Tyrosine phosphorylation of actin in Dictyostelium associated with cell-shape changes

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Science  08 Jan 1993:
Vol. 259, Issue 5092, pp. 241-244
DOI: 10.1126/science.7678470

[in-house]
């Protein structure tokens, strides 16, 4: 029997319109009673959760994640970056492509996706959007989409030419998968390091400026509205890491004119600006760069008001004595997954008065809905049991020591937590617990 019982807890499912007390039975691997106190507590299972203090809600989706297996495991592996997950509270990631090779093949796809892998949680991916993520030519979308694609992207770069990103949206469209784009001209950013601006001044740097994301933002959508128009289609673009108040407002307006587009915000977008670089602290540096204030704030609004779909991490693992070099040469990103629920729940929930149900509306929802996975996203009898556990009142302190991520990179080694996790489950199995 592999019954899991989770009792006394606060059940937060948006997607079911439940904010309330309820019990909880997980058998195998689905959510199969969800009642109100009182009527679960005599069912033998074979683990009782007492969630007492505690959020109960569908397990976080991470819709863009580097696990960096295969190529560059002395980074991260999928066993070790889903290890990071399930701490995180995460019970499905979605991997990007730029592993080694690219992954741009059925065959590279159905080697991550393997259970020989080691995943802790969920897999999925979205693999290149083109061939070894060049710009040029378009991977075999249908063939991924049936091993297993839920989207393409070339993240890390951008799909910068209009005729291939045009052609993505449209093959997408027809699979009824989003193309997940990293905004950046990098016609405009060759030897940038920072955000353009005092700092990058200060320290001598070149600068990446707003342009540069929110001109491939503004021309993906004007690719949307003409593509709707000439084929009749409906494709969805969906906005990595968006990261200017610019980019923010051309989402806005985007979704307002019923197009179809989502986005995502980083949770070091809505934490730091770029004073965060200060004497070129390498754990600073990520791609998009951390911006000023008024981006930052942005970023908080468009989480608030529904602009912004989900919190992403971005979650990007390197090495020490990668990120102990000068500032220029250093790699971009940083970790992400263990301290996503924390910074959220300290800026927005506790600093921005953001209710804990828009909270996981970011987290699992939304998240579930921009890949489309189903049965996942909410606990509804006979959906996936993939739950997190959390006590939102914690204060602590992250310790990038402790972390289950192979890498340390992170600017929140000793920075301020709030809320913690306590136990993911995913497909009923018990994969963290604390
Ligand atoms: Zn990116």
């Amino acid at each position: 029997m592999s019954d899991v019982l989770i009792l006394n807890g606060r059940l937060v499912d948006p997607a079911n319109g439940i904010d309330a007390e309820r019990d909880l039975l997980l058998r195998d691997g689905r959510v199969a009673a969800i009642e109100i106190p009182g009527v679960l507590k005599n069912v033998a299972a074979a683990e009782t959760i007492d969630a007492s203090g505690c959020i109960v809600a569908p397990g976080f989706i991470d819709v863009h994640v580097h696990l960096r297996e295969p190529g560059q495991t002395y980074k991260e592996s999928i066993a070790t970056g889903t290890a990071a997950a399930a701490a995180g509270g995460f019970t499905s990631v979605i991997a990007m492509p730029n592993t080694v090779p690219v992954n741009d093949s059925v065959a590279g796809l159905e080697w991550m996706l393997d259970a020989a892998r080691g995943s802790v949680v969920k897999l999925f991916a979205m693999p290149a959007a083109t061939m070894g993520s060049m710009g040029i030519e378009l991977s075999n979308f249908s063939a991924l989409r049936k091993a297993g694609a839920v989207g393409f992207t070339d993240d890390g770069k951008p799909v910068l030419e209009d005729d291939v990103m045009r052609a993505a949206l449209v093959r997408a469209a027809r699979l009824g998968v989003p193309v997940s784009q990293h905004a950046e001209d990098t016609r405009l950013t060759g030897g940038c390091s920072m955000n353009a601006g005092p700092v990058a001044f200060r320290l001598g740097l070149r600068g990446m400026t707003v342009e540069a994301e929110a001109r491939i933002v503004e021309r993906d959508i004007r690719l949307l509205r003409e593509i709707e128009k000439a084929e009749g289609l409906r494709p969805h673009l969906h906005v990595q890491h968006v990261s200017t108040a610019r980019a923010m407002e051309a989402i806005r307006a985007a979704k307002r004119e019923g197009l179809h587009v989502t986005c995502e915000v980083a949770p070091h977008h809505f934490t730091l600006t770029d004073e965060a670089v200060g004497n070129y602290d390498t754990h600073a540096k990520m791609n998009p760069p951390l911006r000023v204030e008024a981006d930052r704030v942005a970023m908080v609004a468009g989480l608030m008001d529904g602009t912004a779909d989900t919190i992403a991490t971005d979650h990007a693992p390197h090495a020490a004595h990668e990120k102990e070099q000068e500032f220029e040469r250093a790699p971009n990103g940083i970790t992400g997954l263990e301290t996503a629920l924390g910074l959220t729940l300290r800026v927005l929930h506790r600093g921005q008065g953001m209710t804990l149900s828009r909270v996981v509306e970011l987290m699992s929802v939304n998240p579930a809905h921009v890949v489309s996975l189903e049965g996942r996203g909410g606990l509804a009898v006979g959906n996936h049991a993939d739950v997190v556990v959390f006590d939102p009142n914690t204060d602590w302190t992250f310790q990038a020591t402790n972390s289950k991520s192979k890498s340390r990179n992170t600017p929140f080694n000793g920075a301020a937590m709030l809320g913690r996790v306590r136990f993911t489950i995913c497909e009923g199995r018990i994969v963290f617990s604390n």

When Dictyostelium cells that have initiated their developmental program upon starvation are returned to growth medium, there is a rapid and transient de novo tyrosine phosphorylation of a 43-kilodalton protein. This protein was found to be actin. Most of the phosphorylation occurred in a single, minor acidic isoform of actin. Developing cells that had been returned to growth medium lost their pseudopod extensions, became round, and had reduced adhesion to the substratum. These effects occurred with kinetics that matched the increase in tyrosine phosphorylation of actin. In mutant cell lines in which the gene for the phosphotyrosine phosphatase PTP1 had been disrupted, tyrosine phosphorylation of actin was rapid and more prolonged. These cells responded with proportionally accelerated kinetics of cell rounding. Cell lines overexpressing PTP1 had diminished amplitude and duration of actin tyrosine phosphorylation and exhibited diminished cell-shape change and an accelerated return to the extended cell-shape morphology seen in starved cells.